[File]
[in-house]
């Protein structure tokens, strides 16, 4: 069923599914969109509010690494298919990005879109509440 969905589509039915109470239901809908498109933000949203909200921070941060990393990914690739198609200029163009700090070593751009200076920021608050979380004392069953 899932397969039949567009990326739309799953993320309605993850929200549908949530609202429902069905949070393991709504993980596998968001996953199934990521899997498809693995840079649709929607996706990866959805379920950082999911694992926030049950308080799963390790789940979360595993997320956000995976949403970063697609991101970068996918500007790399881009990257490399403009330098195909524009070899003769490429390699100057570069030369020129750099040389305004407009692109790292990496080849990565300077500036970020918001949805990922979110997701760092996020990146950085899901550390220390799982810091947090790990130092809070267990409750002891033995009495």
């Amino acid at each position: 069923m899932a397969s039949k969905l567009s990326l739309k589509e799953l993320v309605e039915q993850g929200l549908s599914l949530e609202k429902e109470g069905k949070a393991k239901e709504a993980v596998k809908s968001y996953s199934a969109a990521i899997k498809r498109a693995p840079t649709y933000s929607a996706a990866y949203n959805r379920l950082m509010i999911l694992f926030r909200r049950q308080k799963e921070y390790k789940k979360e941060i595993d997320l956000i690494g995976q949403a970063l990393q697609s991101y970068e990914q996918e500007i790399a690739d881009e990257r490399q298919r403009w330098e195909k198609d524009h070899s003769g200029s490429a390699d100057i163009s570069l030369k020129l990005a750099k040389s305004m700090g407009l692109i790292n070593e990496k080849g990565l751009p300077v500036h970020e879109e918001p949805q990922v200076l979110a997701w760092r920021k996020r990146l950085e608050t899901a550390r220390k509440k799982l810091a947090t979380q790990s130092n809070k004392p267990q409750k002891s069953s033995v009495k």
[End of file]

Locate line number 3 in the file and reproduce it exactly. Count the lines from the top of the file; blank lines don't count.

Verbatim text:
């Amino acid at each position: 069923m899932a397969s039949k969905l567009s990326l739309k589509e799953l993320v309605e039915q993850g929200l549908s599914l949530e609202k429902e109470g069905k949070a393991k239901e709504a993980v596998k809908s968001y996953s199934a969109a990521i899997k498809r498109a693995p840079t649709y933000s929607a996706a990866y949203n959805r379920l950082m509010i999911l694992f926030r909200r049950q308080k799963e921070y390790k789940k979360e941060i595993d997320l956000i690494g995976q949403a970063l990393q697609s991101y970068e990914q996918e500007i790399a690739d881009e990257r490399q298919r403009w330098e195909k198609d524009h070899s003769g200029s490429a390699d100057i163009s570069l030369k020129l990005a750099k040389s305004m700090g407009l692109i790292n070593e990496k080849g990565l751009p300077v500036h970020e879109e918001p949805q990922v200076l979110a997701w760092r920021k996020r990146l950085e608050t899901a550390r220390k509440k799982l810091a947090t979380q790990s130092n809070k004392p267990q409750k002891s069953s033995v009495k």